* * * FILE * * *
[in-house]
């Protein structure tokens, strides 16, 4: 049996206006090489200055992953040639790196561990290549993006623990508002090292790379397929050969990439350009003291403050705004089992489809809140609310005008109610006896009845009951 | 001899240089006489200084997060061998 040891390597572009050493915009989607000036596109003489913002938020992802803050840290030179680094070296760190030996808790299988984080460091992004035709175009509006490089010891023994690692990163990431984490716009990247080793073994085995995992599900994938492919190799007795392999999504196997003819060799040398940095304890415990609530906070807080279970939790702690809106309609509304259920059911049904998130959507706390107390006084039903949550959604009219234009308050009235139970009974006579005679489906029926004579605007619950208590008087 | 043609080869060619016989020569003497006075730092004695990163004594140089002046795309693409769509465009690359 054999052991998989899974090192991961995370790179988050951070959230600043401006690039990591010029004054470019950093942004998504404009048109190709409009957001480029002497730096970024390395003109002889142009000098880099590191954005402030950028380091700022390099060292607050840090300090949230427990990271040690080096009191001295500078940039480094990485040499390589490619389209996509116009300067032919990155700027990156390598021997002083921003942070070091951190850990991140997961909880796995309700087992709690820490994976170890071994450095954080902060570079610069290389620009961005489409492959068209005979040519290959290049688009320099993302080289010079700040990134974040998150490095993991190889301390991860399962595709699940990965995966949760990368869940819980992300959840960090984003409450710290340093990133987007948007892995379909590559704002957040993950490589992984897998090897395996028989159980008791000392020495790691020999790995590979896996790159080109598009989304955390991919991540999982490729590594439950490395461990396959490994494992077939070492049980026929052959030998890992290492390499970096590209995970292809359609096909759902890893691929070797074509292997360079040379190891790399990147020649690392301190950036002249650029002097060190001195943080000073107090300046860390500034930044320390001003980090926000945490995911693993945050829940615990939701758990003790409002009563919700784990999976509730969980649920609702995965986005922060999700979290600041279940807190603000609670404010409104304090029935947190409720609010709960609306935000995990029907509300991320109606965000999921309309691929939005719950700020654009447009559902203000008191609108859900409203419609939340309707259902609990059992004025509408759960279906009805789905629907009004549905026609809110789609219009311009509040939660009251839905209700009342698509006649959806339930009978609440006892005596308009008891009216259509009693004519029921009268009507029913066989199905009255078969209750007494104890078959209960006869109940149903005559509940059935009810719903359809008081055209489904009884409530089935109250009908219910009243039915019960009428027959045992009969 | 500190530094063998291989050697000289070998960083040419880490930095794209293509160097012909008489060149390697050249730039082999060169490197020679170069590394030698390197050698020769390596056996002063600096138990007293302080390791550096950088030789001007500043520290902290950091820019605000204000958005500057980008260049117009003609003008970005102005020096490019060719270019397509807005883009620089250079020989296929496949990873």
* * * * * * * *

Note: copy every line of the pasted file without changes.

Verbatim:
[in-house]
């Protein structure tokens, strides 16, 4: 049996206006090489200055992953040639790196561990290549993006623990508002090292790379397929050969990439350009003291403050705004089992489809809140609310005008109610006896009845009951 | 001899240089006489200084997060061998 040891390597572009050493915009989607000036596109003489913002938020992802803050840290030179680094070296760190030996808790299988984080460091992004035709175009509006490089010891023994690692990163990431984490716009990247080793073994085995995992599900994938492919190799007795392999999504196997003819060799040398940095304890415990609530906070807080279970939790702690809106309609509304259920059911049904998130959507706390107390006084039903949550959604009219234009308050009235139970009974006579005679489906029926004579605007619950208590008087 | 043609080869060619016989020569003497006075730092004695990163004594140089002046795309693409769509465009690359 054999052991998989899974090192991961995370790179988050951070959230600043401006690039990591010029004054470019950093942004998504404009048109190709409009957001480029002497730096970024390395003109002889142009000098880099590191954005402030950028380091700022390099060292607050840090300090949230427990990271040690080096009191001295500078940039480094990485040499390589490619389209996509116009300067032919990155700027990156390598021997002083921003942070070091951190850990991140997961909880796995309700087992709690820490994976170890071994450095954080902060570079610069290389620009961005489409492959068209005979040519290959290049688009320099993302080289010079700040990134974040998150490095993991190889301390991860399962595709699940990965995966949760990368869940819980992300959840960090984003409450710290340093990133987007948007892995379909590559704002957040993950490589992984897998090897395996028989159980008791000392020495790691020999790995590979896996790159080109598009989304955390991919991540999982490729590594439950490395461990396959490994494992077939070492049980026929052959030998890992290492390499970096590209995970292809359609096909759902890893691929070797074509292997360079040379190891790399990147020649690392301190950036002249650029002097060190001195943080000073107090300046860390500034930044320390001003980090926000945490995911693993945050829940615990939701758990003790409002009563919700784990999976509730969980649920609702995965986005922060999700979290600041279940807190603000609670404010409104304090029935947190409720609010709960609306935000995990029907509300991320109606965000999921309309691929939005719950700020654009447009559902203000008191609108859900409203419609939340309707259902609990059992004025509408759960279906009805789905629907009004549905026609809110789609219009311009509040939660009251839905209700009342698509006649959806339930009978609440006892005596308009008891009216259509009693004519029921009268009507029913066989199905009255078969209750007494104890078959209960006869109940149903005559509940059935009810719903359809008081055209489904009884409530089935109250009908219910009243039915019960009428027959045992009969 | 500190530094063998291989050697000289070998960083040419880490930095794209293509160097012909008489060149390697050249730039082999060169490197020679170069590394030698390197050698020769390596056996002063600096138990007293302080390791550096950088030789001007500043520290902290950091820019605000204000958005500057980008260049117009003609003008970005102005020096490019060719270019397509807005883009620089250079020989296929496949990873």